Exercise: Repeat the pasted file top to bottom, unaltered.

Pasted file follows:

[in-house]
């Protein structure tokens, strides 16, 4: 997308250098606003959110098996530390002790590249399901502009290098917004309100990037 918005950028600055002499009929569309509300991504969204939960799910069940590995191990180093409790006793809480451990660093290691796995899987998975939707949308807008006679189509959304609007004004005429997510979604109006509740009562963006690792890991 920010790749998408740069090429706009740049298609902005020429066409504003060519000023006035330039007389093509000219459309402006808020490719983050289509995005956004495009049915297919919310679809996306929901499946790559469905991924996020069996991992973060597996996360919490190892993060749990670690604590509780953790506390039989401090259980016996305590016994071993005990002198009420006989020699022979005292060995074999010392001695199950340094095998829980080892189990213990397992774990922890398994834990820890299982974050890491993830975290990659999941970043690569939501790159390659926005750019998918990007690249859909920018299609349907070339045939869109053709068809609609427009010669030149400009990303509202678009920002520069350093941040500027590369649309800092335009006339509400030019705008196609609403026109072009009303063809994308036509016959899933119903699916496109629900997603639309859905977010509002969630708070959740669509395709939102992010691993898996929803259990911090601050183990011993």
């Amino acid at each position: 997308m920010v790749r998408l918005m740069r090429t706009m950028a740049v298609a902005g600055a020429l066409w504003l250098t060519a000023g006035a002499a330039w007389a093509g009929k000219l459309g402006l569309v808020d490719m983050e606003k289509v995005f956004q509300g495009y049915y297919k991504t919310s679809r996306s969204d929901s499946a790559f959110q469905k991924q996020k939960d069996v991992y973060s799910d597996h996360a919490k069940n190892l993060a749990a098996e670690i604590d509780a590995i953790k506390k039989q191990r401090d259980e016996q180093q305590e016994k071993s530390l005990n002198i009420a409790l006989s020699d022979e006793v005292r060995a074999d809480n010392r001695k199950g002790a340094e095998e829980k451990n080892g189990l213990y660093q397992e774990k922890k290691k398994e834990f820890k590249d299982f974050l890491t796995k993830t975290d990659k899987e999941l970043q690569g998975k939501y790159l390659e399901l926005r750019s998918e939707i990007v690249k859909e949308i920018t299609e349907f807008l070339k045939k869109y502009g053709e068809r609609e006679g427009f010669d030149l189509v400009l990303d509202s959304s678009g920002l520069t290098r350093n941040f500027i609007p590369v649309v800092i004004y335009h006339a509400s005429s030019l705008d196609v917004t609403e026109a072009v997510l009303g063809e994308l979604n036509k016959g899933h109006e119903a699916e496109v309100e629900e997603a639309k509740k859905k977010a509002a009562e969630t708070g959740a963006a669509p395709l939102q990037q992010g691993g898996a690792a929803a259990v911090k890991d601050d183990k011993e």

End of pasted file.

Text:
[in-house]
């Protein structure tokens, strides 16, 4: 997308250098606003959110098996530390002790590249399901502009290098917004309100990037 918005950028600055002499009929569309509300991504969204939960799910069940590995191990180093409790006793809480451990660093290691796995899987998975939707949308807008006679189509959304609007004004005429997510979604109006509740009562963006690792890991 920010790749998408740069090429706009740049298609902005020429066409504003060519000023006035330039007389093509000219459309402006808020490719983050289509995005956004495009049915297919919310679809996306929901499946790559469905991924996020069996991992973060597996996360919490190892993060749990670690604590509780953790506390039989401090259980016996305590016994071993005990002198009420006989020699022979005292060995074999010392001695199950340094095998829980080892189990213990397992774990922890398994834990820890299982974050890491993830975290990659999941970043690569939501790159390659926005750019998918990007690249859909920018299609349907070339045939869109053709068809609609427009010669030149400009990303509202678009920002520069350093941040500027590369649309800092335009006339509400030019705008196609609403026109072009009303063809994308036509016959899933119903699916496109629900997603639309859905977010509002969630708070959740669509395709939102992010691993898996929803259990911090601050183990011993």
């Amino acid at each position: 997308m920010v790749r998408l918005m740069r090429t706009m950028a740049v298609a902005g600055a020429l066409w504003l250098t060519a000023g006035a002499a330039w007389a093509g009929k000219l459309g402006l569309v808020d490719m983050e606003k289509v995005f956004q509300g495009y049915y297919k991504t919310s679809r996306s969204d929901s499946a790559f959110q469905k991924q996020k939960d069996v991992y973060s799910d597996h996360a919490k069940n190892l993060a749990a098996e670690i604590d509780a590995i953790k506390k039989q191990r401090d259980e016996q180093q305590e016994k071993s530390l005990n002198i009420a409790l006989s020699d022979e006793v005292r060995a074999d809480n010392r001695k199950g002790a340094e095998e829980k451990n080892g189990l213990y660093q397992e774990k922890k290691k398994e834990f820890k590249d299982f974050l890491t796995k993830t975290d990659k899987e999941l970043q690569g998975k939501y790159l390659e399901l926005r750019s998918e939707i990007v690249k859909e949308i920018t299609e349907f807008l070339k045939k869109y502009g053709e068809r609609e006679g427009f010669d030149l189509v400009l990303d509202s959304s678009g920002l520069t290098r350093n941040f500027i609007p590369v649309v800092i004004y335009h006339a509400s005429s030019l705008d196609v917004t609403e026109a072009v997510l009303g063809e994308l979604n036509k016959g899933h109006e119903a699916e496109v309100e629900e997603a639309k509740k859905k977010a509002a009562e969630t708070g959740a963006a669509p395709l939102q990037q992010g691993g898996a690792a929803a259990v911090k890991d601050d183990k011993e």